Hawaiian Hunters Want To Help With Maui’s Overpopulation of Axis Deer

by Amy Myers
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Hawaii hunters are asking for access to axis deer. Throughout Maui County, the deer population is exploding, and local hunters are hoping that a new bill will allow them to keep the ecosystem balanced.

Within the lower 48 states, there are several regions that have major deer overpopulation problems. But for these areas, whitetail deer are the main issue. However, in Hawaii, residents are struggling to keep the axis deer, or chital deer, population under control.

In Hawaii, House Bill 1872 asks that the Department of Natural Resources recognizes that game animals can provide a food source.

“They’re going in there and killing large amounts of pigs, deer and sheep, and the food goes to waste. Oftentimes they’re doing it from a helicopter,” said Andrew Namiki Roberts, Hawaii Firearms Coalition Director.

But this isn’t what the Hawaiian natives and hunters wanted. In fact, they want to cut down on the wastefulness of the state’s actions. That includes their deer hunting efforts, too, no matter how many there are.

“The last thing we want to do is just shoot 300 or 400 deer and let the carcasses rot. To me personally, that’s wasteful,” said Molokai farmer Nathaniel Oswald.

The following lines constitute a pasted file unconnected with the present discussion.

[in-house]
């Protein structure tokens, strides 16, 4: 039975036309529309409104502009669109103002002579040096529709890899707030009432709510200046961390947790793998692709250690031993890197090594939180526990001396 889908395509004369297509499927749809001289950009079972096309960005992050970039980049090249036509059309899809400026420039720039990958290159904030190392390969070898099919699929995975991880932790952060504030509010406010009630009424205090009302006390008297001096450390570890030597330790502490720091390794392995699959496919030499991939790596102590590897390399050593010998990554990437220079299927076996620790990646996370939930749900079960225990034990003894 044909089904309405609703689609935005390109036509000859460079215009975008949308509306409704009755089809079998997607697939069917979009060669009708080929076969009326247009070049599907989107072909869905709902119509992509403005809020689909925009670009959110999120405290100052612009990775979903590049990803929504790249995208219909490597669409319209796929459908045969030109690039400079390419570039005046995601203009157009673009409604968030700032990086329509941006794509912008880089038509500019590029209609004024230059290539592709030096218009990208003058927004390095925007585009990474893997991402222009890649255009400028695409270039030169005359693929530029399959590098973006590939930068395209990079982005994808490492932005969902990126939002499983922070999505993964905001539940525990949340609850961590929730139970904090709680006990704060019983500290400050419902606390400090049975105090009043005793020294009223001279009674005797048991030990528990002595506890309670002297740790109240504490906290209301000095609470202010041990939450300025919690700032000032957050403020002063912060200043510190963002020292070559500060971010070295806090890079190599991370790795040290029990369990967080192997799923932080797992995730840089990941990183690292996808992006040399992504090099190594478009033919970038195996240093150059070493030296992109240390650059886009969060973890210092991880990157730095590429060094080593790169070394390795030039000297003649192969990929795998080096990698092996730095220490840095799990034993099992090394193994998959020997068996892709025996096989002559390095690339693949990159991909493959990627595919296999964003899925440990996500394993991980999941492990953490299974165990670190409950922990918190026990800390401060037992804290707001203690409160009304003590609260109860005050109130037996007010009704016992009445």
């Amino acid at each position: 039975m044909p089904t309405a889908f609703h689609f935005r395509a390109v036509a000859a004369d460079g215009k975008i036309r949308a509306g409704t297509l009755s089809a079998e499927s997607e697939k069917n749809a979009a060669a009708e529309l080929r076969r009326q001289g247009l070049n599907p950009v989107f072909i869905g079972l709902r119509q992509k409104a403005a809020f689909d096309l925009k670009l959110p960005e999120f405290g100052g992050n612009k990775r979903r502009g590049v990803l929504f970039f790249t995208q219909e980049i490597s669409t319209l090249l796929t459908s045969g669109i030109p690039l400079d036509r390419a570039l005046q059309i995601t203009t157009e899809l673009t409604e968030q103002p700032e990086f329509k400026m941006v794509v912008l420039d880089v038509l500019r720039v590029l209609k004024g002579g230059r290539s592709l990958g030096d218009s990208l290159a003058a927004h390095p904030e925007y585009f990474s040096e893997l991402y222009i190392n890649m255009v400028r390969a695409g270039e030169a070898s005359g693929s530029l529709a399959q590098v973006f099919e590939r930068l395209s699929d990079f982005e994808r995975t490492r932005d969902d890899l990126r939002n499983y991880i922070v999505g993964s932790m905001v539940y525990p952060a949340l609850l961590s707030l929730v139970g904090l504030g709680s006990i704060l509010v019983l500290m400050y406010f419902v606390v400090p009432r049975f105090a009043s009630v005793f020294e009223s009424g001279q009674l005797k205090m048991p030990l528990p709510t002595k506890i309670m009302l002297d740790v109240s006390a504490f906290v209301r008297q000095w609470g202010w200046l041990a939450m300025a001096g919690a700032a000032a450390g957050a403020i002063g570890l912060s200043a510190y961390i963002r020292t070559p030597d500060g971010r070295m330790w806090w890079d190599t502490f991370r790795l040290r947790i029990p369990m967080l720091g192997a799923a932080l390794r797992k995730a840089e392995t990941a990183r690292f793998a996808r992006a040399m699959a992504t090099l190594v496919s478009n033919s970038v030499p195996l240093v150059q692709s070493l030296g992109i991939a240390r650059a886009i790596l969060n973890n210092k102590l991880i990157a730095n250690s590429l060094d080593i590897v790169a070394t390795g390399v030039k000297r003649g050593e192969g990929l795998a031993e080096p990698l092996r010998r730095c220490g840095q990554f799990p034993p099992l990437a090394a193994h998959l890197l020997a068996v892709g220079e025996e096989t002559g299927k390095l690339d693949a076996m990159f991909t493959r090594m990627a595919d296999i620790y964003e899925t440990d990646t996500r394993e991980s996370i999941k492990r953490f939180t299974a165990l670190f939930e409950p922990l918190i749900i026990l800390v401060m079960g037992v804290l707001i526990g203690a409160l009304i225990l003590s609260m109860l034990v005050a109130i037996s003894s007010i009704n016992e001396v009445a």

According to Oswald, hunting is a “way of life” on Molokai. Even though there is an alarming number of deer in the state, that doesn’t mean they want an ounce of meat to go to waste.

“Even to a certain extent, it defines our people here,” Oswald shared. “Deer meat is a staple in our food source. I can’t overstate that enough. We have friends and family who eat deer meat sometimes every day and part of that is the high cost of imported food.”

With Oswald’s words in mind, it’s clear there are plenty of hunters that are more than interested in helping control the population of axis deer in Hawaii. The only problem is that there aren’t many places where they can take advantage of the local game meat.

According to these willing hunters, access is the only thing stopping them from helping keep the deer population under control.

“There’s no place legally to hunt right now,” Maui Hunter and Sportmen’s Club President Troy Helmer told Hawaii News Now.

Helmer created stickers that say, “Give us axis” to support the increased access to these deer.

“We have a lot of members, and we’re willing to go and help, but they got to give us access,” Helmer said.

HB1872 is an important step in the process as it opens up the conversation about managing Hawaii’s deer population by providing access to ethical, resourceful hunting.

Outsider.com